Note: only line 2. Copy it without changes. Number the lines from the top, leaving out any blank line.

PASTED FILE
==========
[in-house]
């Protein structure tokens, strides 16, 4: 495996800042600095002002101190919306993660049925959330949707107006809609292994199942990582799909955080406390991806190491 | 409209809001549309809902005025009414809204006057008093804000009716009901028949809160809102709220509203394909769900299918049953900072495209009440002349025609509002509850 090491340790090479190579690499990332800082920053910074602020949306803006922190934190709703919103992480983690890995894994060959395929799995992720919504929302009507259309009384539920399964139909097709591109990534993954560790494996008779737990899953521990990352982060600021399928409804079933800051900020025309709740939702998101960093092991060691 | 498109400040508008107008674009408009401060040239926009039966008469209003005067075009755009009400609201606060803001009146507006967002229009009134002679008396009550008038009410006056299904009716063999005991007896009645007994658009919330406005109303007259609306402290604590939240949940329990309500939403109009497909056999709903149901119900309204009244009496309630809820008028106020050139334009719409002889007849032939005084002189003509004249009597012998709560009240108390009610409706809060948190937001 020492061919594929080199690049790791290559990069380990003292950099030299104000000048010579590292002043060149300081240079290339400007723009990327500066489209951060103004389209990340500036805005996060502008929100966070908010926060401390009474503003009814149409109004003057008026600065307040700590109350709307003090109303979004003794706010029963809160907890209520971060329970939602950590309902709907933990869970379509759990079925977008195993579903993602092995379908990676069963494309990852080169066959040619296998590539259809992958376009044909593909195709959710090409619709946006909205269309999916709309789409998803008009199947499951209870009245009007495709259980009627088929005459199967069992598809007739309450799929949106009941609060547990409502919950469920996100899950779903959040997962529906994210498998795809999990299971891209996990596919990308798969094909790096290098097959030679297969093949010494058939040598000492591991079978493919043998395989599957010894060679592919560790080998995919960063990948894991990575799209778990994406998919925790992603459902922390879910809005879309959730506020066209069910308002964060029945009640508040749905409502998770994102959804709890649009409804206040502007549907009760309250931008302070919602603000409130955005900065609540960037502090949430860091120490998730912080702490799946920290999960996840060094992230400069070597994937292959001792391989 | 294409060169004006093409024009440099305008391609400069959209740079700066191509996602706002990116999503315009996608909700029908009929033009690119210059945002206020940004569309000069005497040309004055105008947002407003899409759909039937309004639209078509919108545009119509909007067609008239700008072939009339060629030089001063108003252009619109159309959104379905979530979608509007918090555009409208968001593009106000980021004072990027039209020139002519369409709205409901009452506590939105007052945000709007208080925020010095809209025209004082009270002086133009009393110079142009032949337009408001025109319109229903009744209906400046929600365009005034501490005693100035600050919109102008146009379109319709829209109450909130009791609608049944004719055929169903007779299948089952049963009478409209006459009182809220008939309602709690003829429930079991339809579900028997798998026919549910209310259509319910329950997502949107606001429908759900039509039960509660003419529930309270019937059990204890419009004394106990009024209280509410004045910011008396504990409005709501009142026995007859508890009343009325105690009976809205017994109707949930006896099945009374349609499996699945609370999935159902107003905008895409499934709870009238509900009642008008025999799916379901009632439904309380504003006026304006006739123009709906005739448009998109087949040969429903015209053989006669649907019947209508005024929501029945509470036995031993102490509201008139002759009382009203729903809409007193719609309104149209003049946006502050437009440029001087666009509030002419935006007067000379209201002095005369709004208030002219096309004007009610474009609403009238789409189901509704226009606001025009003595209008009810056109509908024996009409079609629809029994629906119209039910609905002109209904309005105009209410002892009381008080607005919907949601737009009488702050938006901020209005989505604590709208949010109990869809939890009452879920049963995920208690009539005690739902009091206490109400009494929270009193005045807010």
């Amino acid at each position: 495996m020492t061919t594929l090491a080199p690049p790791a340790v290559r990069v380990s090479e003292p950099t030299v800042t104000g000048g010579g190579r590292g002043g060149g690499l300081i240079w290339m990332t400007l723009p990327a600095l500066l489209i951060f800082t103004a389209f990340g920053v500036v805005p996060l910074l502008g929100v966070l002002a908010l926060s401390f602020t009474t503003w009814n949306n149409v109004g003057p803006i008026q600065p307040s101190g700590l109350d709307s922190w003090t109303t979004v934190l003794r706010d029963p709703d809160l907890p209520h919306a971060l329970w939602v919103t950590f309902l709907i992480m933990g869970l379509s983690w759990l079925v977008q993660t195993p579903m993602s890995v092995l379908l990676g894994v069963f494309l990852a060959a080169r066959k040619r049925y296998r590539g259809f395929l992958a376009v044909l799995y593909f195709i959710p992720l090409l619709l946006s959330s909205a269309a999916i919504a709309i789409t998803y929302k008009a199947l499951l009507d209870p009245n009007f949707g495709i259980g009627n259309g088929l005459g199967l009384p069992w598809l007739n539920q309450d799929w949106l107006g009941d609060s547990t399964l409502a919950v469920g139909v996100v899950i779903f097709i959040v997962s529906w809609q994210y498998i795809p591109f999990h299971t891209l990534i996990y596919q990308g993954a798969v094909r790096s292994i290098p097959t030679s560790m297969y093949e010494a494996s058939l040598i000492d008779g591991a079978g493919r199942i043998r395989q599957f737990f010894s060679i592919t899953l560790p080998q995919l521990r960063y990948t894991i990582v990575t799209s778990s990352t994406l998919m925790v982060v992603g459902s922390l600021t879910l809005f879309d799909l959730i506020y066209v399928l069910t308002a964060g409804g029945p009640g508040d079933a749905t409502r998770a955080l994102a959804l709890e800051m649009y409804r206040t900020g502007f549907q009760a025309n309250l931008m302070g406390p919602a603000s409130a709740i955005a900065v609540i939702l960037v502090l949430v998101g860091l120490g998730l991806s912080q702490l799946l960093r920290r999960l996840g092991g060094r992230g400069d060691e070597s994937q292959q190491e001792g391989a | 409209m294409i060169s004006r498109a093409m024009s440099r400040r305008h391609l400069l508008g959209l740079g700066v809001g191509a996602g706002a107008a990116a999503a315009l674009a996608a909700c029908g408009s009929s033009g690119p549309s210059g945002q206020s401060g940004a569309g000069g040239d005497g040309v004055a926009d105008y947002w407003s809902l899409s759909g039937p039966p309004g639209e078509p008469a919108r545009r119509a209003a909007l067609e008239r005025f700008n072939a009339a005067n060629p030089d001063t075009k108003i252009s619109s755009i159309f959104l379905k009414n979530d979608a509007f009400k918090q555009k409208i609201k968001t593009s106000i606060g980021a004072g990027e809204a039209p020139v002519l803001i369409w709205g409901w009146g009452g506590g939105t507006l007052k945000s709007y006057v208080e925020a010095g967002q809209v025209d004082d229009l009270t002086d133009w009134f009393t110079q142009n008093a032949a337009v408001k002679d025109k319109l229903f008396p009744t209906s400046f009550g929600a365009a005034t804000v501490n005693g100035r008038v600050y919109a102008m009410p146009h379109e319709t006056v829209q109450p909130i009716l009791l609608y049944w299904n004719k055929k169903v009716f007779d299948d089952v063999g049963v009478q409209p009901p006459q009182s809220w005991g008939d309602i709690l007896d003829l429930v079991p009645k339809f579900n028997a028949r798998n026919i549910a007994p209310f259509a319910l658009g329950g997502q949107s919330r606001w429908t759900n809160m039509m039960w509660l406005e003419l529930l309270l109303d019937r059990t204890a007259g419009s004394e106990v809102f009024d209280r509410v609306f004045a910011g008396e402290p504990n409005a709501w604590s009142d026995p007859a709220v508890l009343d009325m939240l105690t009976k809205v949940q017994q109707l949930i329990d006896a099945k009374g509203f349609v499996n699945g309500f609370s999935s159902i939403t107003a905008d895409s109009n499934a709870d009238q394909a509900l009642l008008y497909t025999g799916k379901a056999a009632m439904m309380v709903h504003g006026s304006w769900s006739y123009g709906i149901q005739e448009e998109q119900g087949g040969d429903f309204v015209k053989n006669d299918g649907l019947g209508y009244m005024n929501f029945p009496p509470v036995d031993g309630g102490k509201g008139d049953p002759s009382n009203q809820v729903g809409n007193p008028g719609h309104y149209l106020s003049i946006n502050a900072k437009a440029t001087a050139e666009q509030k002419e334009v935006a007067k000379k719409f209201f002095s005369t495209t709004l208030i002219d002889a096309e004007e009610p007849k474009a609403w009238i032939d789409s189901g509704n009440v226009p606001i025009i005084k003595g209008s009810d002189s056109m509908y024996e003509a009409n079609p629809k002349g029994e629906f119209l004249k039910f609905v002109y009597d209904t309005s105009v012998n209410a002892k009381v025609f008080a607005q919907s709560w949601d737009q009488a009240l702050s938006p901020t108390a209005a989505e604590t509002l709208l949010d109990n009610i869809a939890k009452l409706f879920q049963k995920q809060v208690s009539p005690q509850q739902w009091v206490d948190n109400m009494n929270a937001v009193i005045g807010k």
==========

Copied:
């Protein structure tokens, strides 16, 4: 495996800042600095002002101190919306993660049925959330949707107006809609292994199942990582799909955080406390991806190491 | 409209809001549309809902005025009414809204006057008093804000009716009901028949809160809102709220509203394909769900299918049953900072495209009440002349025609509002509850 090491340790090479190579690499990332800082920053910074602020949306803006922190934190709703919103992480983690890995894994060959395929799995992720919504929302009507259309009384539920399964139909097709591109990534993954560790494996008779737990899953521990990352982060600021399928409804079933800051900020025309709740939702998101960093092991060691 | 498109400040508008107008674009408009401060040239926009039966008469209003005067075009755009009400609201606060803001009146507006967002229009009134002679008396009550008038009410006056299904009716063999005991007896009645007994658009919330406005109303007259609306402290604590939240949940329990309500939403109009497909056999709903149901119900309204009244009496309630809820008028106020050139334009719409002889007849032939005084002189003509004249009597012998709560009240108390009610409706809060948190937001 020492061919594929080199690049790791290559990069380990003292950099030299104000000048010579590292002043060149300081240079290339400007723009990327500066489209951060103004389209990340500036805005996060502008929100966070908010926060401390009474503003009814149409109004003057008026600065307040700590109350709307003090109303979004003794706010029963809160907890209520971060329970939602950590309902709907933990869970379509759990079925977008195993579903993602092995379908990676069963494309990852080169066959040619296998590539259809992958376009044909593909195709959710090409619709946006909205269309999916709309789409998803008009199947499951209870009245009007495709259980009627088929005459199967069992598809007739309450799929949106009941609060547990409502919950469920996100899950779903959040997962529906994210498998795809999990299971891209996990596919990308798969094909790096290098097959030679297969093949010494058939040598000492591991079978493919043998395989599957010894060679592919560790080998995919960063990948894991990575799209778990994406998919925790992603459902922390879910809005879309959730506020066209069910308002964060029945009640508040749905409502998770994102959804709890649009409804206040502007549907009760309250931008302070919602603000409130955005900065609540960037502090949430860091120490998730912080702490799946920290999960996840060094992230400069070597994937292959001792391989 | 294409060169004006093409024009440099305008391609400069959209740079700066191509996602706002990116999503315009996608909700029908009929033009690119210059945002206020940004569309000069005497040309004055105008947002407003899409759909039937309004639209078509919108545009119509909007067609008239700008072939009339060629030089001063108003252009619109159309959104379905979530979608509007918090555009409208968001593009106000980021004072990027039209020139002519369409709205409901009452506590939105007052945000709007208080925020010095809209025209004082009270002086133009009393110079142009032949337009408001025109319109229903009744209906400046929600365009005034501490005693100035600050919109102008146009379109319709829209109450909130009791609608049944004719055929169903007779299948089952049963009478409209006459009182809220008939309602709690003829429930079991339809579900028997798998026919549910209310259509319910329950997502949107606001429908759900039509039960509660003419529930309270019937059990204890419009004394106990009024209280509410004045910011008396504990409005709501009142026995007859508890009343009325105690009976809205017994109707949930006896099945009374349609499996699945609370999935159902107003905008895409499934709870009238509900009642008008025999799916379901009632439904309380504003006026304006006739123009709906005739448009998109087949040969429903015209053989006669649907019947209508005024929501029945509470036995031993102490509201008139002759009382009203729903809409007193719609309104149209003049946006502050437009440029001087666009509030002419935006007067000379209201002095005369709004208030002219096309004007009610474009609403009238789409189901509704226009606001025009003595209008009810056109509908024996009409079609629809029994629906119209039910609905002109209904309005105009209410002892009381008080607005919907949601737009009488702050938006901020209005989505604590709208949010109990869809939890009452879920049963995920208690009539005690739902009091206490109400009494929270009193005045807010």